Blog - Reaching Forward

Will Our Work Ever End?

Saturday, September 24, 2011

"Will we work in heaven? If not, what will we do?” Pete Hammond (see last blog) ends with these questions on the "Jobs Are:” page in his Lessons, Prayers & Scripture on the Faith Journey.

Bible writers did not leave us with any eternal work descriptions. Like much else that lies beyond earth’s clocks and calendars, what will occupy us in the future remains wrapped in mystery. Years of tradition have suggested we’ll spend eternity not working but playing—harps. But while it offers few specifics about our post-resurrection activity, Scripture does contain hints that raise some fascinating questions.

David wrote of God, "You made him [man] ruler over the works of your hands; you put everything under his feet” (Ps. 8:6). The writer of Hebrews says this refers to Jesus (Heb. 2:9). And Paul confirms that God will place everything under the feet [under the authority or rule] of Christ (I Cor. 15:27). Christ will "reign for ever and ever” (Rev. 11:15).

But it is also true that as God’s people we will "reign for ever and ever” (Rev. 22:5). Paul quotes an apparently well-known saying that includes the promise that, "if we endure, we will also reign with him” (II Tim. 2:12). And according to Rev. 5:10, the blood-purchased people of God will reign not in heaven but "on the earth.”

Our ruling/reigning role began early on. God’s first job description for his human creatures assigned us to "rule . . . over all the earth” (Gen. 1:26). A clue to what that would involve comes in the next chapter when God placed Adam in the Garden of Eden "to work it and take care of it” (Gen. 2:15). Does it follow, then, that we rule God’s earth primarily through our work?

Physically, of course, we are made of the very earth we are to rule over. So the first chunks of real estate you and I are to rule over are our bodies. Paul confirms that in I Thess. 4:4, when he says that "each of you should learn to control his own body.” After that, God expands the territory for which each of us is responsible to rule under his authority. We do almost all of that ruling by working—whether on a payroll or off.

A parent, through the work of bringing made-of-dust children under proper control, rules that part of the earth from the home. By working, a dentist exercises authority over decay, breakage, and wear that would otherwise interfere with teeth functioning as God intended. Entrepreneurs, in their work, learn to take charge of resources in ways that provide work and wages for others. Even in this present age, the work of ruling takes countless forms.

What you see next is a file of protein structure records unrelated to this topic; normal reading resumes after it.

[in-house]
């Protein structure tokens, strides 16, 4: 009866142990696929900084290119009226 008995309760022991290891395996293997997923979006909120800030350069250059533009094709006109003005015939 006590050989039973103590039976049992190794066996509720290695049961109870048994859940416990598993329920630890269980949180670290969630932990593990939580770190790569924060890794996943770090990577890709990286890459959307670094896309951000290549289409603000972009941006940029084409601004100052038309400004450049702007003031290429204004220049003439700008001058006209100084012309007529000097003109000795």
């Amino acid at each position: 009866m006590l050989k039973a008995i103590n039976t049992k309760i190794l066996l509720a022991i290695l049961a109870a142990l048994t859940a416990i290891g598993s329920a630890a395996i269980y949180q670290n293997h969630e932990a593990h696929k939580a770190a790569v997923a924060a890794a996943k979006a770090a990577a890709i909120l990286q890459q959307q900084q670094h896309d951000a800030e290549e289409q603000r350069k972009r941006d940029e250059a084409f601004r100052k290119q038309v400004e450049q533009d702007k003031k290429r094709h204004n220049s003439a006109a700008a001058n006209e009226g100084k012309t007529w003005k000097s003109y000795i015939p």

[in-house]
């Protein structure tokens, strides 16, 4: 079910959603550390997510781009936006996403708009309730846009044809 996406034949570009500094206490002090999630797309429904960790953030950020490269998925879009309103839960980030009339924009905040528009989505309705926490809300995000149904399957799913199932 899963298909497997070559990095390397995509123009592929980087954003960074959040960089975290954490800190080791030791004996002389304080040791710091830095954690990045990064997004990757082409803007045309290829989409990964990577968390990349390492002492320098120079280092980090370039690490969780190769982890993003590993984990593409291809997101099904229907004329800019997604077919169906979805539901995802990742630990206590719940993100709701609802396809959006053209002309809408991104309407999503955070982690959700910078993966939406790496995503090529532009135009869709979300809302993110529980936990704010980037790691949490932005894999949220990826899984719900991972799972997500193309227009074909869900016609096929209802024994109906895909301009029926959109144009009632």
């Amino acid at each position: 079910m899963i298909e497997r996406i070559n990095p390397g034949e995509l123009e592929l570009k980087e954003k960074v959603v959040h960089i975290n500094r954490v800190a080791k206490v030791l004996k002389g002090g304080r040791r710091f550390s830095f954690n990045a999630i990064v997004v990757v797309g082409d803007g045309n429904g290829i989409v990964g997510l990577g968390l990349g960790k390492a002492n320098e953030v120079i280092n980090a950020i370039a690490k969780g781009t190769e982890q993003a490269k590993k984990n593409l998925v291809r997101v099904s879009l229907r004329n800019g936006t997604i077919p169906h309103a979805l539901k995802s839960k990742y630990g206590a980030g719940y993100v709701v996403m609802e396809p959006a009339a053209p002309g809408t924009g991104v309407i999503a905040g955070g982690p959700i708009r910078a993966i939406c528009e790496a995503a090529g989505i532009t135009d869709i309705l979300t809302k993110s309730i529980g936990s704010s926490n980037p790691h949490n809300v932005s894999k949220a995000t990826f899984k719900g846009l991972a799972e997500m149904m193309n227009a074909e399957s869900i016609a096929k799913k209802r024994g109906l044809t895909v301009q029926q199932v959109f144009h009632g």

In the parable of the talents, Jesus praised both servants who had worked well. Then he made this promise: "You have been faithful with a few things; I will put you in charge of many things” (Matt. 25:21). Is our work in this age in some way an apprenticeship to help prepare us for even greater responsibilities in the age to come? When this creation is "liberated from its bondage to decay” (Rom. 8:21), when the new earth appears, and when we occupy new bodies, will the ruling/reigning then differ in character from the ruling/reigning now? Or will we still do it primarily through work—purged, to be sure, from the drudgery and difficulty resulting from sin?

Intriguing questions. Any insights?

Comments (5)

Matthew Clark (10/3/2011 5:22:32 AM)
Have you read "Leaf by Niggle" by J.R.R. Tolkien? It's a little fairy tale that makes the argument that our work here continues and comes to life in eternity.

God is worker, work existed for us before the Fall. Yes, we will work and I believe grow in Heaven. "Further in, further up," as Lewis says in Narnia.
Fanni (12/11/2011 7:24:21 PM)
Frankly I think that's absolutely good stuff.
al Erisman (9/24/2011 9:01:21 PM)
There is a very good description of work in Isaiah 60--trade, transportation, financial dealings. This picture of the New Jerusalem is the very picture of eternity and does fill in something on our work.
Larry Peabody (9/25/2011 12:09:44 PM)
Thank you, Al. Yes, Isaiah 60 does confirm that work will continue in the age to come.
Christian Overman (9/27/2011 9:02:10 AM)
I really LOVE the way you put this, Larry: "Physically, of course, we are made of the very earth we are to rule over. So the first chunks of real estate you and I are to rule over are our bodies."

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